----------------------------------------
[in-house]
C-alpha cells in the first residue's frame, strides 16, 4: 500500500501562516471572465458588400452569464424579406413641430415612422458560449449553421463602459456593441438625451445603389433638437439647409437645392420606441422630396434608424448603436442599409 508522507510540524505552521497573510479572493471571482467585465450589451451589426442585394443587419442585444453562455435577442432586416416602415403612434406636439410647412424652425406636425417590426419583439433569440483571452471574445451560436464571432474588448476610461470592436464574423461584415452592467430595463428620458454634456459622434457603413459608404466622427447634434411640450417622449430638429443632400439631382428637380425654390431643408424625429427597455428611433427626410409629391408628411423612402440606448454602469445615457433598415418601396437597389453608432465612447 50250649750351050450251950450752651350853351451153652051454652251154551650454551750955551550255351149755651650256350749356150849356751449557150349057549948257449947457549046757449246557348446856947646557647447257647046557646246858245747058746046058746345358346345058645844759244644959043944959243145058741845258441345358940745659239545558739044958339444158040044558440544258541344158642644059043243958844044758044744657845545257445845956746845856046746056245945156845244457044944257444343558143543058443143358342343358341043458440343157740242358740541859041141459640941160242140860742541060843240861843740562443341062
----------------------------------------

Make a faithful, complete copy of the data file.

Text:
[in-house]
C-alpha cells in the first residue's frame, strides 16, 4: 500500500501562516471572465458588400452569464424579406413641430415612422458560449449553421463602459456593441438625451445603389433638437439647409437645392420606441422630396434608424448603436442599409 508522507510540524505552521497573510479572493471571482467585465450589451451589426442585394443587419442585444453562455435577442432586416416602415403612434406636439410647412424652425406636425417590426419583439433569440483571452471574445451560436464571432474588448476610461470592436464574423461584415452592467430595463428620458454634456459622434457603413459608404466622427447634434411640450417622449430638429443632400439631382428637380425654390431643408424625429427597455428611433427626410409629391408628411423612402440606448454602469445615457433598415418601396437597389453608432465612447 50250649750351050450251950450752651350853351451153652051454652251154551650454551750955551550255351149755651650256350749356150849356751449557150349057549948257449947457549046757449246557348446856947646557647447257647046557646246858245747058746046058746345358346345058645844759244644959043944959243145058741845258441345358940745659239545558739044958339444158040044558440544258541344158642644059043243958844044758044744657845545257445845956746845856046746056245945156845244457044944257444343558143543058443143358342343358341043458440343157740242358740541859041141459640941160242140860742541060843240861843740562443341062